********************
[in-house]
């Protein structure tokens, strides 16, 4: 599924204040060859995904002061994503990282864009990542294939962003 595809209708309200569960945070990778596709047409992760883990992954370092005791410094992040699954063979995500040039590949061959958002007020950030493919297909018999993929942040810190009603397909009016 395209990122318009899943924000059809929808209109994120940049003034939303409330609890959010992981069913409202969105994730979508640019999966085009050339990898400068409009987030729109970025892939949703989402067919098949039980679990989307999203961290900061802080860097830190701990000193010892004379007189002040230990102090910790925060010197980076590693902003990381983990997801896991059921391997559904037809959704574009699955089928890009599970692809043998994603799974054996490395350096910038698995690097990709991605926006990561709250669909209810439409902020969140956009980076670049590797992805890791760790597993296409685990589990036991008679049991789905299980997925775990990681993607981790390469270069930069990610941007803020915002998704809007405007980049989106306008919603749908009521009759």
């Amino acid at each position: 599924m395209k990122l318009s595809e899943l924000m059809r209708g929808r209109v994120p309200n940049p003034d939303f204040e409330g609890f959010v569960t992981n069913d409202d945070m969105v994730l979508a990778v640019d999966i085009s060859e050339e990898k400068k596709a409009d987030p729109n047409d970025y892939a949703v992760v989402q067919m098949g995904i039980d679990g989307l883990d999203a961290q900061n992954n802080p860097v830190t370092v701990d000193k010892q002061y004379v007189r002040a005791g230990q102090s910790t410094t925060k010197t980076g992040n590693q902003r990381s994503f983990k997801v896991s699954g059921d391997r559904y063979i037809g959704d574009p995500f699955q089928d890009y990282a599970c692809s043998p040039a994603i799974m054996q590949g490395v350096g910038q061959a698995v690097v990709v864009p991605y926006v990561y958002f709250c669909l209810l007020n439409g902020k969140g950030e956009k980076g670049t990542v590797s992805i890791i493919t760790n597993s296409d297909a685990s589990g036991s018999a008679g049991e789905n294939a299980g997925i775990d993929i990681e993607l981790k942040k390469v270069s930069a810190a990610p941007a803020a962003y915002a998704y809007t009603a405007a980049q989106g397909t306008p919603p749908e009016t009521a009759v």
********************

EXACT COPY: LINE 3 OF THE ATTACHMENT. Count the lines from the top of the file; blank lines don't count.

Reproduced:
């Amino acid at each position: 599924m395209k990122l318009s595809e899943l924000m059809r209708g929808r209109v994120p309200n940049p003034d939303f204040e409330g609890f959010v569960t992981n069913d409202d945070m969105v994730l979508a990778v640019d999966i085009s060859e050339e990898k400068k596709a409009d987030p729109n047409d970025y892939a949703v992760v989402q067919m098949g995904i039980d679990g989307l883990d999203a961290q900061n992954n802080p860097v830190t370092v701990d000193k010892q002061y004379v007189r002040a005791g230990q102090s910790t410094t925060k010197t980076g992040n590693q902003r990381s994503f983990k997801v896991s699954g059921d391997r559904y063979i037809g959704d574009p995500f699955q089928d890009y990282a599970c692809s043998p040039a994603i799974m054996q590949g490395v350096g910038q061959a698995v690097v990709v864009p991605y926006v990561y958002f709250c669909l209810l007020n439409g902020k969140g950030e956009k980076g670049t990542v590797s992805i890791i493919t760790n597993s296409d297909a685990s589990g036991s018999a008679g049991e789905n294939a299980g997925i775990d993929i990681e993607l981790k942040k390469v270069s930069a810190a990610p941007a803020a962003y915002a998704y809007t009603a405007a980049q989106g397909t306008p919603p749908e009016t009521a009759v």